ALL ACCOUNTS AND MIXTURE: Three Poems by Brian Czyzyk

Her Florida Water

for Lucille Ball

If there was some vernal flash of sunset on Beverly Boulevard,
it was caught in the window as the henna-rinsed reflection
of her hair. When asked what she'd like, Lucy says My Florida Water.

Stuff to swill the nights she spent alone, with two kids
in cribs, and the stink of cigars bound to his pillow. Something to sluice
the tang of the other woman—the one who liked to rumba,

whose kiss stained his lips with burgundy. A drink
to fill the pits his teeth left on her chin, to kill
the smell of ink in the court and his ashes under her fingernails.

No, not booze. Nothing to contort her death mask
into a famous ugh. Not the turquoise sparkle of Biscayne either.
Lucy would never face Death with an eyeful of saltwater.

What she wants is her last breath to spin orange and clove
from her neck. She wants to greet Saint Peter with her signature scent.
Wants to give back the tropic blood that made her heart burst.



Randy dances almost every night.
He goes to clubs, downs
rum and Diet, wipes wet
hands on his thighs, then jerks
and grinds. His red bolt

of hair catches glances
from tattooed guys in tank tops.
Randy will take two
in the back room.

Fridays he always heads
to a new guy’s home, buzzed
and horny. The next morning
he wakes without a headache,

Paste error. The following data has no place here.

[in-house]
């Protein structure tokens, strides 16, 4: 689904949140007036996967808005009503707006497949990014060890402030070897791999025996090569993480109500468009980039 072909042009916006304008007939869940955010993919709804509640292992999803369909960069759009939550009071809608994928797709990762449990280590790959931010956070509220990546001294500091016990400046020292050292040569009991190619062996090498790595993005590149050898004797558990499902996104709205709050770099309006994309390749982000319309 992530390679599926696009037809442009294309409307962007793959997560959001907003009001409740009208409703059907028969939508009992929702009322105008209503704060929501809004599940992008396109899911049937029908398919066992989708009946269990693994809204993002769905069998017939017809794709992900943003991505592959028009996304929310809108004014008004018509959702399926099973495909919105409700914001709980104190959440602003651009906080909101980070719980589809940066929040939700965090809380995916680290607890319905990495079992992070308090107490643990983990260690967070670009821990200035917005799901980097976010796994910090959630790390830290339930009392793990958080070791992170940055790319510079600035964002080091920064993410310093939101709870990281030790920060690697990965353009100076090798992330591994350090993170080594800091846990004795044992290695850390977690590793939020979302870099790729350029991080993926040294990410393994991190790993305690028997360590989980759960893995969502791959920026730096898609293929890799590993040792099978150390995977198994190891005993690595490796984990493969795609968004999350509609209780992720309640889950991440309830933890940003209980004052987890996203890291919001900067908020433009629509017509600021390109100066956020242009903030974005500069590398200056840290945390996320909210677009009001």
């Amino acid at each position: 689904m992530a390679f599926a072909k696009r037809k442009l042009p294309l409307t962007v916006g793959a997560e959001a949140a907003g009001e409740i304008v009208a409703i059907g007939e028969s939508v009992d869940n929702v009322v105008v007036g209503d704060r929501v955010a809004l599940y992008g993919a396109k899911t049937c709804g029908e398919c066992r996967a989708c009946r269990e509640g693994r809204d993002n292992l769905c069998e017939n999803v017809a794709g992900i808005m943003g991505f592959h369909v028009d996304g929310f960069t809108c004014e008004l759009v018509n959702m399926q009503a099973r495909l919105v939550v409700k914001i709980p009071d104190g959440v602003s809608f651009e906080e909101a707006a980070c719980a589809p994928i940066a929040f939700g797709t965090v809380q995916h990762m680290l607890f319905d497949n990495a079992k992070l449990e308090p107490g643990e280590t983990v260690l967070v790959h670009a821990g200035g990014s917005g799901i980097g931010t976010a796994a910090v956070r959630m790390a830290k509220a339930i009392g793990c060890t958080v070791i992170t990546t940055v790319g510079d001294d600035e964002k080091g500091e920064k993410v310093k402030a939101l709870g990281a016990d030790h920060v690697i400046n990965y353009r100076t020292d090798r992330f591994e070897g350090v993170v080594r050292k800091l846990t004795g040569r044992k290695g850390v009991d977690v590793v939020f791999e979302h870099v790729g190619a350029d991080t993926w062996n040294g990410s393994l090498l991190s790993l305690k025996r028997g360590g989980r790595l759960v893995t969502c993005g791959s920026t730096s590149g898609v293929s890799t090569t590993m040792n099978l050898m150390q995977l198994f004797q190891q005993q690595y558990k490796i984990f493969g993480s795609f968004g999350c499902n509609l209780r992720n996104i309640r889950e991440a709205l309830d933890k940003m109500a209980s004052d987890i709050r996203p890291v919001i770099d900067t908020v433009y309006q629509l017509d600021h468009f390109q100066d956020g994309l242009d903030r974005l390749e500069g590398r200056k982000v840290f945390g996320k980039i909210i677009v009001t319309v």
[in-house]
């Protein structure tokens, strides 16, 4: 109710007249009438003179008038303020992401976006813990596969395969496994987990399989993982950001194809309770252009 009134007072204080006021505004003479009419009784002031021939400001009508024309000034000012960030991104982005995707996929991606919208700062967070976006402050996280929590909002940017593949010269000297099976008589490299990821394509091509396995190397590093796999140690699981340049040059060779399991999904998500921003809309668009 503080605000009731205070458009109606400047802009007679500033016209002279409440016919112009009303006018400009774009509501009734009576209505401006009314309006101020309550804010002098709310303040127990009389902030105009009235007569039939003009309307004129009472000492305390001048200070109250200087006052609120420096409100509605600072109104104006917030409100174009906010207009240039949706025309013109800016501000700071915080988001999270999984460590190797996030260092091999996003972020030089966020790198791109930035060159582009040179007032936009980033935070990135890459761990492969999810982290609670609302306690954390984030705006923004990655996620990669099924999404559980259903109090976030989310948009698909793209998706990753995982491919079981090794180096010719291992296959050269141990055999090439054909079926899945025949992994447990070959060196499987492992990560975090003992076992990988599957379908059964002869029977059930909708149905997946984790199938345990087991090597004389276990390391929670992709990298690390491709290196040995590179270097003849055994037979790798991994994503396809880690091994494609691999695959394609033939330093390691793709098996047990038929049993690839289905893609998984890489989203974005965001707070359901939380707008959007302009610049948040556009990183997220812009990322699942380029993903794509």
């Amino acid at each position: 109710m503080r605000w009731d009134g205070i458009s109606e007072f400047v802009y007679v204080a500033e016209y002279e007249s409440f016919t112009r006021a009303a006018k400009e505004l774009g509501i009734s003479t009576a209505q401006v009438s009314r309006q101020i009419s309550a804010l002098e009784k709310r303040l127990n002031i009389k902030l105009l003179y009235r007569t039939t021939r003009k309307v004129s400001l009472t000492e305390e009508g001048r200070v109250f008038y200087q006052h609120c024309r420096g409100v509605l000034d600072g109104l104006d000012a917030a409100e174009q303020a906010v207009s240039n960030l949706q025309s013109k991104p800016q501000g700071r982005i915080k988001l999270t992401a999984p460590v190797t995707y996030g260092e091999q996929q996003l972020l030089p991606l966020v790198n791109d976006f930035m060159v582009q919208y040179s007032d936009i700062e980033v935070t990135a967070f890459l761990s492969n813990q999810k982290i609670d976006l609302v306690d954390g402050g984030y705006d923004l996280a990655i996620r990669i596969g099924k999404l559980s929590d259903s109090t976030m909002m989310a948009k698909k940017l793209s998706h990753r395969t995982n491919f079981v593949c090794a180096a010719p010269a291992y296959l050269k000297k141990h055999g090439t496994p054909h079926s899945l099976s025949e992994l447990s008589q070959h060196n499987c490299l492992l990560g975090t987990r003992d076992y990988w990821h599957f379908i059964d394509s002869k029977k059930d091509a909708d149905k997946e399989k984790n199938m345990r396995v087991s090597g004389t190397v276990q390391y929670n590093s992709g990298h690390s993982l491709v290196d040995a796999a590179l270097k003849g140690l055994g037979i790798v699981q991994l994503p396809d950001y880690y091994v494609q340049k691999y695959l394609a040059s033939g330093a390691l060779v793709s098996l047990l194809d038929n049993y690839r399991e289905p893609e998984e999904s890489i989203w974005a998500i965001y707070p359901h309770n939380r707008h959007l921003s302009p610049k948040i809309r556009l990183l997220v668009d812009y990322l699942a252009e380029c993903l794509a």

leaves without a note,
splits without snatching money
from the guy’s wallet.

Randy never stays. Never invites
anyone back to his place. He tried
that once, woke wrapped
in the arms of a silver
fox. But Silver booked it
from Randy’s bed, slapped him—

backhand—diamond ring
carving a gash in Randy’s left
cheek. Randy knows it’s better
to dance and forget.
It’s better to do it in the dark,
where no one can see the little scar.


Drive the Buck Home

Everything we eat is flesh. I know
the taste of flayed squirrel. I know your teeth.
We share bites of deer heart. We fletch arrows
with goose feathers. We fuck
on beaver skins. If we had
cash for corn, or a need to breathe

the smog of the city, I don’t
think we’d love each other.
It’s one thing to watch two bucks
rut. It’s another to see you slow
at the trigger, silent
as you plug one down.

About the Author:
Brian Czyzyk is a bisexual poet from Northern Lower Michigan who recently earned his bachelor's degree from Northern Michigan University. He is the winner of the 2017 Dan Veach Prize for Younger Poets from Atlanta Review, and was a finalist for The Gateway Review's 2016 Fabulist Flash Fiction Contest. He has work published in or forthcoming from Indiana Review Online, Assaracus, Crab Orchard Review, Up the Staircase Quarterly, and Harpur Palate, among others. He wishes you the best.
Brian is on Twitter: @bczyzykwrites (

About All Accounts:
All Accounts and Mixture is an annual online feature celebrating the work of LGBTQ writers and artists. For this series, we seek work from authors who self-identify as "queer," while acknowledging that this designation is subjective and highly personal. Our goal is to provide a forum for writers whose voices might be mis- or underrepresented by the literary mainstream. Submissions open May 18th and run through June 19th. Poetry, prose, visual art, reviews and interviews will all be considered.